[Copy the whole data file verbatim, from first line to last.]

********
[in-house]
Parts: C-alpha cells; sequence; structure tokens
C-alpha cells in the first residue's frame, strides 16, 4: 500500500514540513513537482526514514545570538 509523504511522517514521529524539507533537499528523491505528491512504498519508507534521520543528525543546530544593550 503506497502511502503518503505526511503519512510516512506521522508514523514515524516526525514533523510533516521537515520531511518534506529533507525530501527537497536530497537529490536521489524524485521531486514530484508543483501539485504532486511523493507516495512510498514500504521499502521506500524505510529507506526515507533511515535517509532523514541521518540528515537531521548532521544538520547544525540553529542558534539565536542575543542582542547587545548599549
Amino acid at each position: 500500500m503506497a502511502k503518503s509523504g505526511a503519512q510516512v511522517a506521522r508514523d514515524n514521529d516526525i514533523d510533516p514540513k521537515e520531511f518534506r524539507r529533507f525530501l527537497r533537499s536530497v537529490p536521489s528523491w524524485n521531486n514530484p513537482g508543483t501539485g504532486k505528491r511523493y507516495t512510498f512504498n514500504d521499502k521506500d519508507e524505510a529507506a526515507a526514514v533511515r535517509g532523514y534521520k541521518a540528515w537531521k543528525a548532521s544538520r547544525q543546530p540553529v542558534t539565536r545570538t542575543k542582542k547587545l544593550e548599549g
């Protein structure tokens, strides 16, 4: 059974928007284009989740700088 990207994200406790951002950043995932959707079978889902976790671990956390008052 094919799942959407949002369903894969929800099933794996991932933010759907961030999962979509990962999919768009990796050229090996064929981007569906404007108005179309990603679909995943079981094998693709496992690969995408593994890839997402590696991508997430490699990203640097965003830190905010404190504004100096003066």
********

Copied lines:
[in-house]
Parts: C-alpha cells; sequence; structure tokens
C-alpha cells in the first residue's frame, strides 16, 4: 500500500514540513513537482526514514545570538 509523504511522517514521529524539507533537499528523491505528491512504498519508507534521520543528525543546530544593550 503506497502511502503518503505526511503519512510516512506521522508514523514515524516526525514533523510533516521537515520531511518534506529533507525530501527537497536530497537529490536521489524524485521531486514530484508543483501539485504532486511523493507516495512510498514500504521499502521506500524505510529507506526515507533511515535517509532523514541521518540528515537531521548532521544538520547544525540553529542558534539565536542575543542582542547587545548599549
Amino acid at each position: 500500500m503506497a502511502k503518503s509523504g505526511a503519512q510516512v511522517a506521522r508514523d514515524n514521529d516526525i514533523d510533516p514540513k521537515e520531511f518534506r524539507r529533507f525530501l527537497r533537499s536530497v537529490p536521489s528523491w524524485n521531486n514530484p513537482g508543483t501539485g504532486k505528491r511523493y507516495t512510498f512504498n514500504d521499502k521506500d519508507e524505510a529507506a526515507a526514514v533511515r535517509g532523514y534521520k541521518a540528515w537531521k543528525a548532521s544538520r547544525q543546530p540553529v542558534t539565536r545570538t542575543k542582542k547587545l544593550e548599549g
């Protein structure tokens, strides 16, 4: 059974928007284009989740700088 990207994200406790951002950043995932959707079978889902976790671990956390008052 094919799942959407949002369903894969929800099933794996991932933010759907961030999962979509990962999919768009990796050229090996064929981007569906404007108005179309990603679909995943079981094998693709496992690969995408593994890839997402590696991508997430490699990203640097965003830190905010404190504004100096003066």